When faced with the wide range of life insurance coverage available, you may wonder what type fits your needs now and what coverage you should consider for future needs. A good first step is to look at two basic types of insurance coverage: whole life and term life.
Whole Life Insurance—Cash Value for Your Dollar
Whole life insurance helps to provide not only security from financial hardship in the case of a death, but also a cash value component of the policy.
Under a cash value life insurance policy, premium payments cover the cost of pure insurance coverage first, including the expenses and mortality factors of the insurance company; the insurance company then accumulates “leftover” dollars to build the cash value of the policy.
In addition to cash value buildup in the policy, some insurance companies may provide whole life insurance policyholders with dividend payments—due to lower expenses, lower mortality rates, and higher company investment results than were predicted when premiums were set.
Another whole life insurance feature is predictability of expense: premium amounts payable at policy inception will not change. The higher premium charged for a whole life policy helps to keep the premiums level over time, compared to the premiums for term insurance that increase as the insured ages.
A guarantee of insurability comes with any whole life insurance policy. Once the individual to be insured provides initial evidence of insurability—and as long as premium payment responsibilities are met—
the insured is guaranteed coverage for life, in accordance with the terms of the policy. Evidence of insurability will never be necessary again, as long as the original policy remains in force.
One final feature to consider is the value of whole life insurance as a “creditor,” if necessary. Funds may be borrowed against the cash value of the policy at any time. Loan approval must come from the insurer, but is generally fairly routine. No repayment schedule is set beyond regular payment of interest on the loan, with outstanding loan balances deducted from the death benefit in the event of the death of the insured. Thus, the loan ability of the policy should be used sparingly, with any loans paid off in a timely fashion.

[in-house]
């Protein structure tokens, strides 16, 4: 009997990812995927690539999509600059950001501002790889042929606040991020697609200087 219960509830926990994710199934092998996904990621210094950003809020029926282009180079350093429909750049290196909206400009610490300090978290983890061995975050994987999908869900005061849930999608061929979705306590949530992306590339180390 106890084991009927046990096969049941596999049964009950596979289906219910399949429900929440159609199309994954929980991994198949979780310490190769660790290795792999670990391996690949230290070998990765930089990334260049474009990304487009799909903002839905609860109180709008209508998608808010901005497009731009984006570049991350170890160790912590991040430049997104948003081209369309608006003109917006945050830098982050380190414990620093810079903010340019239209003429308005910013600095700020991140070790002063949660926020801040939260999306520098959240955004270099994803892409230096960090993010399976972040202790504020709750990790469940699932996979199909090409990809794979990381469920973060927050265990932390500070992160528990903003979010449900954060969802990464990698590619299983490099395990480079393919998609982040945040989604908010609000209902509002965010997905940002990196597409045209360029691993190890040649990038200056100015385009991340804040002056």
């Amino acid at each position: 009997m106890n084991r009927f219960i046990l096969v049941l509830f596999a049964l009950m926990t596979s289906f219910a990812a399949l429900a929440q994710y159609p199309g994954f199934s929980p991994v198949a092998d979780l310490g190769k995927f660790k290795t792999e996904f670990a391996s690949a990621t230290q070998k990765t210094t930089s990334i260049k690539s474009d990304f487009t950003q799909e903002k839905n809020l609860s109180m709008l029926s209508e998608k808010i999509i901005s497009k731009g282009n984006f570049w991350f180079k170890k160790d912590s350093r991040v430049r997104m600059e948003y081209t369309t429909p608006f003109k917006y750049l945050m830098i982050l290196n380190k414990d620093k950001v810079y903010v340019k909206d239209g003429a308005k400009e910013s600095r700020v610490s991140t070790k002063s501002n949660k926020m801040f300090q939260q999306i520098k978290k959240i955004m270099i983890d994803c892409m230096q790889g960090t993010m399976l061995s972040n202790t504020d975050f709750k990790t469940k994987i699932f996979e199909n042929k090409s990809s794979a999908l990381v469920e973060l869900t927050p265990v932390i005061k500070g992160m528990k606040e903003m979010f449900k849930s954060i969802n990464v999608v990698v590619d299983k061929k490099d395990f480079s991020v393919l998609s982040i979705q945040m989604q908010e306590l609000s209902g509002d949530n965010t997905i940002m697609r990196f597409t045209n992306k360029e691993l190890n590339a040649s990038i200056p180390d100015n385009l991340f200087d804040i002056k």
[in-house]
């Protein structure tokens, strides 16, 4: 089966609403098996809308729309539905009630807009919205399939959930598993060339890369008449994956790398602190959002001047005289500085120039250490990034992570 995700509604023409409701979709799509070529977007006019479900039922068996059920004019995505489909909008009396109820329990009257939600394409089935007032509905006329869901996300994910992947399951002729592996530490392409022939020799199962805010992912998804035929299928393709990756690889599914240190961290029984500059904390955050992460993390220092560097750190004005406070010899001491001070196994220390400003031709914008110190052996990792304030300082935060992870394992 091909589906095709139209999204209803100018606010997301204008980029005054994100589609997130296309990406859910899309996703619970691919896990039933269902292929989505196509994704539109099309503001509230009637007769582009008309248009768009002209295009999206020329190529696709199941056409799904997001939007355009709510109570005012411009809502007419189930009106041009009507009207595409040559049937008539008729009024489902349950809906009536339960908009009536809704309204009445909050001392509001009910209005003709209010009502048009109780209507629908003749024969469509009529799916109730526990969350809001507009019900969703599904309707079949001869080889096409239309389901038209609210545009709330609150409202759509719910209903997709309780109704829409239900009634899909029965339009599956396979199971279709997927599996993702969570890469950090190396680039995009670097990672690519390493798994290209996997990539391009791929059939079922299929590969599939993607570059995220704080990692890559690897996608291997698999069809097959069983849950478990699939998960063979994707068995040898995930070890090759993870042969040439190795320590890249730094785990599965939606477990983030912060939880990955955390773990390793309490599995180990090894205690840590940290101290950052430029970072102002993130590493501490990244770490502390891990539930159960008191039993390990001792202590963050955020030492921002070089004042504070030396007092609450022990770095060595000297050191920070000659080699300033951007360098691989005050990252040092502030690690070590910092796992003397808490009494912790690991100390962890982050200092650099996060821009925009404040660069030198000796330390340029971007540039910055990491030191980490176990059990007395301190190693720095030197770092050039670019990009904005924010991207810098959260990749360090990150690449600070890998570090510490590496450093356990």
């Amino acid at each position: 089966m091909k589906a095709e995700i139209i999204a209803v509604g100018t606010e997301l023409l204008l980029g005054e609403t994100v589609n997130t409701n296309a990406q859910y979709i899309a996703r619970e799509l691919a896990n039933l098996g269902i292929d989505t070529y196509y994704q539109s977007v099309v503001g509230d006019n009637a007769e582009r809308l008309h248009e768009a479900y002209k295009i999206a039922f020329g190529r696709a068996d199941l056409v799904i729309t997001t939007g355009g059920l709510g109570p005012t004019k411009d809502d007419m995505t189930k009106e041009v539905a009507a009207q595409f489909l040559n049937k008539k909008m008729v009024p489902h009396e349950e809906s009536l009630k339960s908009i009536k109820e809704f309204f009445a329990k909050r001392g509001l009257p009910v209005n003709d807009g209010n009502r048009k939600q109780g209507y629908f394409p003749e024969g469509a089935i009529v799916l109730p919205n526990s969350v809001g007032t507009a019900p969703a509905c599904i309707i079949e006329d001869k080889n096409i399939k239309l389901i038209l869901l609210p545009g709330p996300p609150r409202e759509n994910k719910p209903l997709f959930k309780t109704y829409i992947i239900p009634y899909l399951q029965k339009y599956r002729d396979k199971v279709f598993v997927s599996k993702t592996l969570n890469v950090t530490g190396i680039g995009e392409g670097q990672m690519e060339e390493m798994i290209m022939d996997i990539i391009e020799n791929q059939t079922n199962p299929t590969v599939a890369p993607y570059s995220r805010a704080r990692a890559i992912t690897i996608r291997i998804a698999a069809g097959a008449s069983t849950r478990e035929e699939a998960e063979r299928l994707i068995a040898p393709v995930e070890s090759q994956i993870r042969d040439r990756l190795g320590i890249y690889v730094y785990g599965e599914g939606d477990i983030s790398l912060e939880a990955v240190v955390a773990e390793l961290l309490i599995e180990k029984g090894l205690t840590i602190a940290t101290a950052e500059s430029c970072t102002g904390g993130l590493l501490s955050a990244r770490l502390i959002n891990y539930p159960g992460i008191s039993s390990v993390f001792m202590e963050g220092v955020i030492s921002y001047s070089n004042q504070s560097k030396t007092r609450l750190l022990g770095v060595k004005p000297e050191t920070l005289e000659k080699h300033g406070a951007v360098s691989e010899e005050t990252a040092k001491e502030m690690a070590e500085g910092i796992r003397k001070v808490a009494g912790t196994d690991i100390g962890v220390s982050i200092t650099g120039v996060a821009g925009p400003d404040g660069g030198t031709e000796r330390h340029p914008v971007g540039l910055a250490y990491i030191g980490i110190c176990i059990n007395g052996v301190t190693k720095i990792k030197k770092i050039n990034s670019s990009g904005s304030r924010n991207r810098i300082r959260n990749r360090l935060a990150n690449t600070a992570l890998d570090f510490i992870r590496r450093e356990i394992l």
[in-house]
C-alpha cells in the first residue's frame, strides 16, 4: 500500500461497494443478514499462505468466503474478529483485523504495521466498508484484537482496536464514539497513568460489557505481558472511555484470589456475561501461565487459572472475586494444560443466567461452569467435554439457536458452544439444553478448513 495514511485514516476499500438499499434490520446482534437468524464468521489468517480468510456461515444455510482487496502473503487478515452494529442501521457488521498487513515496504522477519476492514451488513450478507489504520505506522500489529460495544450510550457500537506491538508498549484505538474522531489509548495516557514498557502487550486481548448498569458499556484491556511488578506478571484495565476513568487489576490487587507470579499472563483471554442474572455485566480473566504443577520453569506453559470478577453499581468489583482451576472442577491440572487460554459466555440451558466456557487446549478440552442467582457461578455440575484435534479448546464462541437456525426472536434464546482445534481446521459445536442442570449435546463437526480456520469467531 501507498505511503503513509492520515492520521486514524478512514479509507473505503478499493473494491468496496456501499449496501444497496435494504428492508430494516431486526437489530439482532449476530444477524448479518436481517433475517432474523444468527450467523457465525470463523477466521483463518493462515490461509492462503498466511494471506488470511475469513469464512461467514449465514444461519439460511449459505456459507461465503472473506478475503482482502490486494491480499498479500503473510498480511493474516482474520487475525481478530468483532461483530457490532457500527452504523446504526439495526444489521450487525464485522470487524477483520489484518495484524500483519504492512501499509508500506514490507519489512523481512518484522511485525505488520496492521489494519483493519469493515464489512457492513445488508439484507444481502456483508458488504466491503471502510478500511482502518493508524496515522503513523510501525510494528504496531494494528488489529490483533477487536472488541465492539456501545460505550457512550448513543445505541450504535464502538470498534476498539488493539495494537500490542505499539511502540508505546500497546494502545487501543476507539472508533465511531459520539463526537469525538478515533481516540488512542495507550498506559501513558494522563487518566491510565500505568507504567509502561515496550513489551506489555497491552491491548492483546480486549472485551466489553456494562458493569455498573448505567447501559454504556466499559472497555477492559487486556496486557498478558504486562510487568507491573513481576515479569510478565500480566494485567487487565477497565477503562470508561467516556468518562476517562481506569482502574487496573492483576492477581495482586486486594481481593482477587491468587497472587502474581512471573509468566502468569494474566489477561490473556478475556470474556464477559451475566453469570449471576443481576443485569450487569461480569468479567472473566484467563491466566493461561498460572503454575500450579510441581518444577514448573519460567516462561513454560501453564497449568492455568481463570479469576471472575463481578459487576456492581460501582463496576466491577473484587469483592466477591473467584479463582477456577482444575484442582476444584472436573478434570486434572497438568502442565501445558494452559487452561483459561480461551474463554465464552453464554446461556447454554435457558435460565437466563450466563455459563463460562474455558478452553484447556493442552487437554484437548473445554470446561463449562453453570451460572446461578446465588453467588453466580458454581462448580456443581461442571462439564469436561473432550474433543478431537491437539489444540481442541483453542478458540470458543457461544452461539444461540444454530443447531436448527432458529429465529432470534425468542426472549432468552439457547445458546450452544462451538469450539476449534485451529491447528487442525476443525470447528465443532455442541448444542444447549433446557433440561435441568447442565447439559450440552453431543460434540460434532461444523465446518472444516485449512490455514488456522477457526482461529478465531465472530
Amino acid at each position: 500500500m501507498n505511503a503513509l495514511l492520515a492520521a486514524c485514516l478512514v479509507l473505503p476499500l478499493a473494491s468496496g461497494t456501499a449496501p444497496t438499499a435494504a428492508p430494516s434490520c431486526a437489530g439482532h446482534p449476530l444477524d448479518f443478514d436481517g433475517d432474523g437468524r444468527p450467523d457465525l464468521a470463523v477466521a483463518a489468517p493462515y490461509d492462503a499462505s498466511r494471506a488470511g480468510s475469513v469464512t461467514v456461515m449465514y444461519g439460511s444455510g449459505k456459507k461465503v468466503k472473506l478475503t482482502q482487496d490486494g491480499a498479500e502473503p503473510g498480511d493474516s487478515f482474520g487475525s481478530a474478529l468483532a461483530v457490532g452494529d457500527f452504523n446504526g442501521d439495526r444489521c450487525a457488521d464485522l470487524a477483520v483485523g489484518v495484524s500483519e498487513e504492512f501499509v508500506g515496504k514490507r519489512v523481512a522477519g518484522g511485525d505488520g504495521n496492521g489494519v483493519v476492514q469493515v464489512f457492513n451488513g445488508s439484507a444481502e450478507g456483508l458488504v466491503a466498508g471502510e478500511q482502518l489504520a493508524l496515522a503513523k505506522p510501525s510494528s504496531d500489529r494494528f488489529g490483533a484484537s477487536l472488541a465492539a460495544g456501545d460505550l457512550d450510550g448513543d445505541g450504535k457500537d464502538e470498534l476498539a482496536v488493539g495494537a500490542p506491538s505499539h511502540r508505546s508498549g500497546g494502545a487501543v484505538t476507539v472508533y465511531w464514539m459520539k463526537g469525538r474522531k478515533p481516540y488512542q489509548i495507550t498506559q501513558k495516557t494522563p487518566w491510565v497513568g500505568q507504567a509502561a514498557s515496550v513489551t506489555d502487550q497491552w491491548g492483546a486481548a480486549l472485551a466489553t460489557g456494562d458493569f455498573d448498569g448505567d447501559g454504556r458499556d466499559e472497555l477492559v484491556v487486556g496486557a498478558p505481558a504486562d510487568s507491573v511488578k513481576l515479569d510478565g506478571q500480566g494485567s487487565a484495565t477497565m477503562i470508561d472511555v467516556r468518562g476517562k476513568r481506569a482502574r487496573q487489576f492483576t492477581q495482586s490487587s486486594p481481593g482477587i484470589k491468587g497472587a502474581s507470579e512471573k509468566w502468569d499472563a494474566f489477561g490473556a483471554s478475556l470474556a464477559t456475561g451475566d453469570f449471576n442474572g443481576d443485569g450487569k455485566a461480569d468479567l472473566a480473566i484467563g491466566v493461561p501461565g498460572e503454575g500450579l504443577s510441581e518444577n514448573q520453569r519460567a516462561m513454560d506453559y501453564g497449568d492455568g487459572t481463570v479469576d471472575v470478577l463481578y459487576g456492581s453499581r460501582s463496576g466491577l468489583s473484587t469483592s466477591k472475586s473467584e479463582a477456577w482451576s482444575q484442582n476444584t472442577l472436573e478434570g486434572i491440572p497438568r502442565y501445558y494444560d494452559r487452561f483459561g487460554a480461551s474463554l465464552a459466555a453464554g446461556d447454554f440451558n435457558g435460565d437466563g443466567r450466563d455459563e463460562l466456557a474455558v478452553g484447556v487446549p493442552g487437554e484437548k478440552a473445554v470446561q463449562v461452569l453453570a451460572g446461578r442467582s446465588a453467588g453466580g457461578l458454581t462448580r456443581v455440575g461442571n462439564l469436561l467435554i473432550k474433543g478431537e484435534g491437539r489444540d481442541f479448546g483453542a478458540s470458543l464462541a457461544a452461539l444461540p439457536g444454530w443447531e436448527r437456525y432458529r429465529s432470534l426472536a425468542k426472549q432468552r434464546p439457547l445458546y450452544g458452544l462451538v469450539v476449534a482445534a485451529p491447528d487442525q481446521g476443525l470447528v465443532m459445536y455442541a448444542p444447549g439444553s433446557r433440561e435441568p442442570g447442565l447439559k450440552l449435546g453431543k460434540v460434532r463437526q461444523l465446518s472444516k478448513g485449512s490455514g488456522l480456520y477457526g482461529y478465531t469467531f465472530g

There are numerous variations on whole life insurance as it was originally established. An exploration of which one best fits your needs may be in order. Let’s take a further look.
Term Insurance—Pure Protection for Your Dollar
As the name implies, term insurance provides pure insurance protection for a specific period—or “term”—of time. It does not generally offer any guarantee of premium stability or right of renewal. Nonrenewable, nonconvertible term insurance for one, five, or ten years probably provides the lowest cost protection available, and it is this cost factor that is its most beneficial feature for some individuals.
There are short-term and long-term policies that may provide for renewal, as well as for level premiums during the term (e.g., a 20-year renewable term policy). There are also “convertible” policies that allow the insured to convert the term coverage to some form of permanent insurance without proof of insurability. These features add to the overall cost of term insurance premiums, but may be of value to particular individuals.
In reviewing term insurance, ask the following questions:
- How much will premiums increase in future years should insurance coverage continue to be a necessity?
- What is the history of the insurance company regarding rate increases? Is there a “ceiling” on rate increases?
- Is renewability guaranteed? What are the renewal requirements?
- Are there discounts for annual vs. semi-annual premium payments?
- Are there non-smoker discounts, or reduced rate increases for showing good health over a set period of time?
- Are there large policy discounts for coverage above certain amounts, such as $100,000 or $250,000, or for aggregate coverage of a group of insureds?
- What are the rates for women vs. men?
Your Personal Life Insurance Needs
Once you have studied the available options, you need to view them in relation to your personal needs. You may seek an instant “estate” to provide for loved ones, financial obligations, and the fulfillment of your personal wishes in the event of your death. Your insurance professional can assist you in regularly reviewing your insurance coverage to help you determine if your current choices are helping you meet your short-term needs, as well as your long-term goals.